For other people to know what we are thinking about, we have to say what’s on our mind! Similarly, we can’t read the computer’s “mind.” We have to tell it to communicate with us. When the computer gives us information, we call it output. Output can include words on the screen, pictures, and sound, among other things.
In this lesson, we’ll learn how to tell Python to write words on the screen. Why do we need to know this? Because getting feedback from our programs lets us know if they’re working correctly and lets the user know what’s going on.
Basic Output 1
- Run the code in the example.
Q: Based on the output we see on the right side, what must print be doing?
A: It takes what is between the parentheses and outputs it on the right side.
Q: Why didn’t it output the quotes?
- Take away the quotes and run the code.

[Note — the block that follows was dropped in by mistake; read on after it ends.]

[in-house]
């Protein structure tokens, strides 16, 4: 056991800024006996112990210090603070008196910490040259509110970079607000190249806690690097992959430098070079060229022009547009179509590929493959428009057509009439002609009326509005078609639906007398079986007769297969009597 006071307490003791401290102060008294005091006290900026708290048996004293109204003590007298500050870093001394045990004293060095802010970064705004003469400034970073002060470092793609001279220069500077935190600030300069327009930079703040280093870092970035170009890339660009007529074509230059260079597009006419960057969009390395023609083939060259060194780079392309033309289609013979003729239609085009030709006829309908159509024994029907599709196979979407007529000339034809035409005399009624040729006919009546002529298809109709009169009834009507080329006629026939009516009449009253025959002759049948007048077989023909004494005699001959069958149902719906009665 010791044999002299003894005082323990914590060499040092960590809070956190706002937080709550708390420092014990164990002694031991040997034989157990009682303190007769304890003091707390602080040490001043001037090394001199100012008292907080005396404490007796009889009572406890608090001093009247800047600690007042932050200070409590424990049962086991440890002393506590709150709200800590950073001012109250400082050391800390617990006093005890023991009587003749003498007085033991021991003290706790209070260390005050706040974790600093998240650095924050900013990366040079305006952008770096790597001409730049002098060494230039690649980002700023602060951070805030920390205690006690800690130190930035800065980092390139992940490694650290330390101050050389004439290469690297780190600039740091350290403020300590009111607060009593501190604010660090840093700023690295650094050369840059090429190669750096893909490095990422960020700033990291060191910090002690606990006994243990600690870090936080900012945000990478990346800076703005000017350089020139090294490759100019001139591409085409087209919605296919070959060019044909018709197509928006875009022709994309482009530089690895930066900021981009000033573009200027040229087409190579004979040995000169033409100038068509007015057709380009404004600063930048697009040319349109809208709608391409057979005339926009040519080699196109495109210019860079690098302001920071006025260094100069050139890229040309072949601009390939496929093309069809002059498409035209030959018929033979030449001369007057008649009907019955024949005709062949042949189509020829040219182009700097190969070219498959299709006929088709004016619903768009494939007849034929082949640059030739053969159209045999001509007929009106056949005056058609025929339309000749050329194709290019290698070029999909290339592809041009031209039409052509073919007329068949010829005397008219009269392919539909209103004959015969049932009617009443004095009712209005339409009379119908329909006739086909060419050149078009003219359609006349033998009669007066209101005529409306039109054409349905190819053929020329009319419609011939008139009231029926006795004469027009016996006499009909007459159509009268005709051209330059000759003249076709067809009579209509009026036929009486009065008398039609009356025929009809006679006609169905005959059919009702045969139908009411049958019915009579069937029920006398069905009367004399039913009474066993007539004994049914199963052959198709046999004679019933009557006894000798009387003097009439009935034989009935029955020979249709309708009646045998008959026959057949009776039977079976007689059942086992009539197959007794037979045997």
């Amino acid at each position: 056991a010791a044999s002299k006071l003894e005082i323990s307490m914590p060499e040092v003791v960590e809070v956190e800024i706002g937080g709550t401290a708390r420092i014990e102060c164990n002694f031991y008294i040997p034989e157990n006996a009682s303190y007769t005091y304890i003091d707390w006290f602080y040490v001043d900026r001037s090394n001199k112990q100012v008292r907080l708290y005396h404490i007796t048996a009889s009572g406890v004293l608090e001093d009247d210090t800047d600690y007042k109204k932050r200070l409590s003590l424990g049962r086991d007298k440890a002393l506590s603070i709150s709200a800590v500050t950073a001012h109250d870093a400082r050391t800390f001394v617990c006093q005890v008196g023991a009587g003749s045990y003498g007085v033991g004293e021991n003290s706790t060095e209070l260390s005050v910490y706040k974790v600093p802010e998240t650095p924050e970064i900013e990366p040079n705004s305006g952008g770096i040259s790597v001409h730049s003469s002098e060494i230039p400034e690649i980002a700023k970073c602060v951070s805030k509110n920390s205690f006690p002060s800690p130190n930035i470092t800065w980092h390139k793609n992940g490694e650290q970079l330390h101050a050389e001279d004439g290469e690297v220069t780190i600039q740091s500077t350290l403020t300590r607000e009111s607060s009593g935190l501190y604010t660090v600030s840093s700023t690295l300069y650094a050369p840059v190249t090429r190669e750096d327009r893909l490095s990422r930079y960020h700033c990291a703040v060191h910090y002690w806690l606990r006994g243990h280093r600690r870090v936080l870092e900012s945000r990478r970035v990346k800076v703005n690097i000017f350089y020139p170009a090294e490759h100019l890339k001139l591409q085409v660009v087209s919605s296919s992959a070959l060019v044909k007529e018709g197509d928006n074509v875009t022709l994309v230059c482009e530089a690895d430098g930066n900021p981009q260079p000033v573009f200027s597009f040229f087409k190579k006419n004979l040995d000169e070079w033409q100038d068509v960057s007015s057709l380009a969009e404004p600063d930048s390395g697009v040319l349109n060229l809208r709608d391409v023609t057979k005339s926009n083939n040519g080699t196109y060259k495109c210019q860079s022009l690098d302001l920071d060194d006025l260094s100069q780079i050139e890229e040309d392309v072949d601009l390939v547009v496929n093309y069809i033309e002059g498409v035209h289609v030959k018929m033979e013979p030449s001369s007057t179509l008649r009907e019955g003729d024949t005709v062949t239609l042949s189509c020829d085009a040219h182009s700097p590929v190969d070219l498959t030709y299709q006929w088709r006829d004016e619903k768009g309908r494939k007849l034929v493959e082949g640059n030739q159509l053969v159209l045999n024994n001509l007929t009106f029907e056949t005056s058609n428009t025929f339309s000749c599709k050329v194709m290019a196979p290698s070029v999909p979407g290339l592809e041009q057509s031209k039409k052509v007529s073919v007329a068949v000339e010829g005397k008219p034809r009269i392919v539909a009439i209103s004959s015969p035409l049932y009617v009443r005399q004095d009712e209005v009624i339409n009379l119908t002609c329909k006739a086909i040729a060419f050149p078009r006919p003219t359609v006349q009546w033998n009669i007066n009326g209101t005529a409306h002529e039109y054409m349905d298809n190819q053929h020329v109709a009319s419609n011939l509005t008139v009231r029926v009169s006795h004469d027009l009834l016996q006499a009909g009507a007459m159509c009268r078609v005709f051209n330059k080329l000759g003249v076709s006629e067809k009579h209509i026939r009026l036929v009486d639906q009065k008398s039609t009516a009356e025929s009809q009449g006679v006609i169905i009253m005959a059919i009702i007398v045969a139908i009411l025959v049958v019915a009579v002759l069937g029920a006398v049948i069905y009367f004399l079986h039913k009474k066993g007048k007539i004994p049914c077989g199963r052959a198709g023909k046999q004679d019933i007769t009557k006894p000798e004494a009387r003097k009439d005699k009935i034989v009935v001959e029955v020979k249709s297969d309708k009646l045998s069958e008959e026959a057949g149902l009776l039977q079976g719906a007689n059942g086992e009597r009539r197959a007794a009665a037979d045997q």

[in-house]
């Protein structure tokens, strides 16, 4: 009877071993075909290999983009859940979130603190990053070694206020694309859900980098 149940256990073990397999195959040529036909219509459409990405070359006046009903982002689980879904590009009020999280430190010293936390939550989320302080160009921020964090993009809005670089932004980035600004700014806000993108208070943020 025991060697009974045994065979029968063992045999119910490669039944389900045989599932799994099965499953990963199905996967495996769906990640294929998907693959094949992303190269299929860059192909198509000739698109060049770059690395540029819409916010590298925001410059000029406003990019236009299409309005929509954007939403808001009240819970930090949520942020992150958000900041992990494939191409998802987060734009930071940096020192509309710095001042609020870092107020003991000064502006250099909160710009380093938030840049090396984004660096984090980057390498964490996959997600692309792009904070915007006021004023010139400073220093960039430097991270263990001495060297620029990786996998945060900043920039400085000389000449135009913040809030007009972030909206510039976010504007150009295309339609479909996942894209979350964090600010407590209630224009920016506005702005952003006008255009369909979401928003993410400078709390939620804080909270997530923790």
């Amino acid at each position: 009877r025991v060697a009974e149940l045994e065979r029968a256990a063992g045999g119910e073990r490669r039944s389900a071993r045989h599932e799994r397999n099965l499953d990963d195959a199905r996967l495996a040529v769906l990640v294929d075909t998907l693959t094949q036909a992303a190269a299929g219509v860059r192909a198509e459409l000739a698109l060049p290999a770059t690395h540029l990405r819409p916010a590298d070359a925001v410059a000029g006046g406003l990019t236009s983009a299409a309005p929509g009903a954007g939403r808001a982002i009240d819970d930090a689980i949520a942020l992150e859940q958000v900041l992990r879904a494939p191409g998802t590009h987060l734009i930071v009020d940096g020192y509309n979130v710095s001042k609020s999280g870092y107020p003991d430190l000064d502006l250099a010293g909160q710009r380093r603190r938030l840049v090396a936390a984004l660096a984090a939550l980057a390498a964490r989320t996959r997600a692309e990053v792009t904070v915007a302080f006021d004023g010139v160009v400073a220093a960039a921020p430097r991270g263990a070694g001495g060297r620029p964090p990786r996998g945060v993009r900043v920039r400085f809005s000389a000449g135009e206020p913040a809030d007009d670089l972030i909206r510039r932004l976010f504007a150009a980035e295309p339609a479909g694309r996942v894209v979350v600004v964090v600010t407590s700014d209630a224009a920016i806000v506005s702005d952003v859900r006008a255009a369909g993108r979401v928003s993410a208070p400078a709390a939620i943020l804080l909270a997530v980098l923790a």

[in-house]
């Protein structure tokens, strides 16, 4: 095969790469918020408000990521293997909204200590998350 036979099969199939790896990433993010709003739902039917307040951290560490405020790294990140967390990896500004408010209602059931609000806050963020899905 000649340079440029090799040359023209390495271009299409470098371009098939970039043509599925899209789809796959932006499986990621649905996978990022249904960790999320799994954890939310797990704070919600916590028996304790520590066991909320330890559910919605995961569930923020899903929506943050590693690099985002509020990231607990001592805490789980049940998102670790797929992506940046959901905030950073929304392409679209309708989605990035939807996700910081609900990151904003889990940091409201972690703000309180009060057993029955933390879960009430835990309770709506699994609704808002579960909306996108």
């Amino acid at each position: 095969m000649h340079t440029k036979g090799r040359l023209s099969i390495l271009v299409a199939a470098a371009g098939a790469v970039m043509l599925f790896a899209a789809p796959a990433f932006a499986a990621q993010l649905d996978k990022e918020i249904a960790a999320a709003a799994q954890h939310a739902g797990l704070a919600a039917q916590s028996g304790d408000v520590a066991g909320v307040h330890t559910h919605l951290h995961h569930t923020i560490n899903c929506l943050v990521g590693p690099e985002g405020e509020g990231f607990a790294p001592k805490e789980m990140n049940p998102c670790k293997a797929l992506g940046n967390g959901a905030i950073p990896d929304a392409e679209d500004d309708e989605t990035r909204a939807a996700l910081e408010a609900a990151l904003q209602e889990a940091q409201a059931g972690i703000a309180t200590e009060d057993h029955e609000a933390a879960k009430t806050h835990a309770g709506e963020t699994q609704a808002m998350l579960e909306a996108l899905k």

Python uses the quotes to understand what type of data it is dealing with. It needs them in this case.
Basic Output 2
- Change the code so it outputs the following, running it for each item.
- your name
- That was interesting
print("That was interesting")
- That was “interesting”
print("That was "interesting"")
Q: Why the error?
A: Some characters are special and need to be escaped to be printed exactly as they are. In this case, we need to use a backslash (\) to escape each quotation mark.
print("That was \"interesting\"")
Basic Output 3
Each print statement outputs on its own line.
print("The sentence below is true.") print("The sentence above is false.")
Basic Output 4
- Use your new Python print statement skills to output the text dog below.
/ \ / \
Hint: Remember that each print statement outputs onto a new line.
Hint: You may have to escape a few characters!
print("^..^ /") print("/_/\_____/") print(" /\ /\\") print(" / \ / \\")
The last two lines each contain an extra backslash (bold) to escape the backslash after it. Without the extra backslash, Python doesn’t know where the print statement ends!